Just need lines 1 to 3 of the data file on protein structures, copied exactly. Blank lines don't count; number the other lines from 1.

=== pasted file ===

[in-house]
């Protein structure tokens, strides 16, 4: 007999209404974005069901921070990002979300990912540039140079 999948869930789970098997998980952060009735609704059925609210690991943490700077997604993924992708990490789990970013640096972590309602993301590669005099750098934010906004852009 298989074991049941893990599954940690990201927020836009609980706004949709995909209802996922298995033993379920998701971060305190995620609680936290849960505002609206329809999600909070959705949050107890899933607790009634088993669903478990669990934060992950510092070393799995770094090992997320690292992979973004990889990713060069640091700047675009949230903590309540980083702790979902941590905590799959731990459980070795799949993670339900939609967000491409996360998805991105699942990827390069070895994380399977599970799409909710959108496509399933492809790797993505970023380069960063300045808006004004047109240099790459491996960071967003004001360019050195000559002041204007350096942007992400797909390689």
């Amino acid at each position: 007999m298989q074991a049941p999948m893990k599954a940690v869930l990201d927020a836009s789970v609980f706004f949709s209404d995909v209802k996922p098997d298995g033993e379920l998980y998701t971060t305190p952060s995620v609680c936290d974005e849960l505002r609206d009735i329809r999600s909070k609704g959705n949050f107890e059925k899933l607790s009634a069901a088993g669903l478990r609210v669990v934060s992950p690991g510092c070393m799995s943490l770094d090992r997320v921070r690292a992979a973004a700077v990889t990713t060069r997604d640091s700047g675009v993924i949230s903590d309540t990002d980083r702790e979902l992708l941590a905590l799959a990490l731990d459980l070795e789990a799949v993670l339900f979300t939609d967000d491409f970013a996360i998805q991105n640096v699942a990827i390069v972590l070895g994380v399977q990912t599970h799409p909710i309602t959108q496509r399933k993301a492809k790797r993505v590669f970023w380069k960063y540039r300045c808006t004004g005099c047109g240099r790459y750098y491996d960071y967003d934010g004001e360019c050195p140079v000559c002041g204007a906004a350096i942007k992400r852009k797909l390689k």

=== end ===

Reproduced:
[in-house]
């Protein structure tokens, strides 16, 4: 007999209404974005069901921070990002979300990912540039140079 999948869930789970098997998980952060009735609704059925609210690991943490700077997604993924992708990490789990970013640096972590309602993301590669005099750098934010906004852009 298989074991049941893990599954940690990201927020836009609980706004949709995909209802996922298995033993379920998701971060305190995620609680936290849960505002609206329809999600909070959705949050107890899933607790009634088993669903478990669990934060992950510092070393799995770094090992997320690292992979973004990889990713060069640091700047675009949230903590309540980083702790979902941590905590799959731990459980070795799949993670339900939609967000491409996360998805991105699942990827390069070895994380399977599970799409909710959108496509399933492809790797993505970023380069960063300045808006004004047109240099790459491996960071967003004001360019050195000559002041204007350096942007992400797909390689």
């Amino acid at each position: 007999m298989q074991a049941p999948m893990k599954a940690v869930l990201d927020a836009s789970v609980f706004f949709s209404d995909v209802k996922p098997d298995g033993e379920l998980y998701t971060t305190p952060s995620v609680c936290d974005e849960l505002r609206d009735i329809r999600s909070k609704g959705n949050f107890e059925k899933l607790s009634a069901a088993g669903l478990r609210v669990v934060s992950p690991g510092c070393m799995s943490l770094d090992r997320v921070r690292a992979a973004a700077v990889t990713t060069r997604d640091s700047g675009v993924i949230s903590d309540t990002d980083r702790e979902l992708l941590a905590l799959a990490l731990d459980l070795e789990a799949v993670l339900f979300t939609d967000d491409f970013a996360i998805q991105n640096v699942a990827i390069v972590l070895g994380v399977q990912t599970h799409p909710i309602t959108q496509r399933k993301a492809k790797r993505v590669f970023w380069k960063y540039r300045c808006t004004g005099c047109g240099r790459y750098y491996d960071y967003d934010g004001e360019c050195p140079v000559c002041g204007a906004a350096i942007k992400r852009k797909l390689k």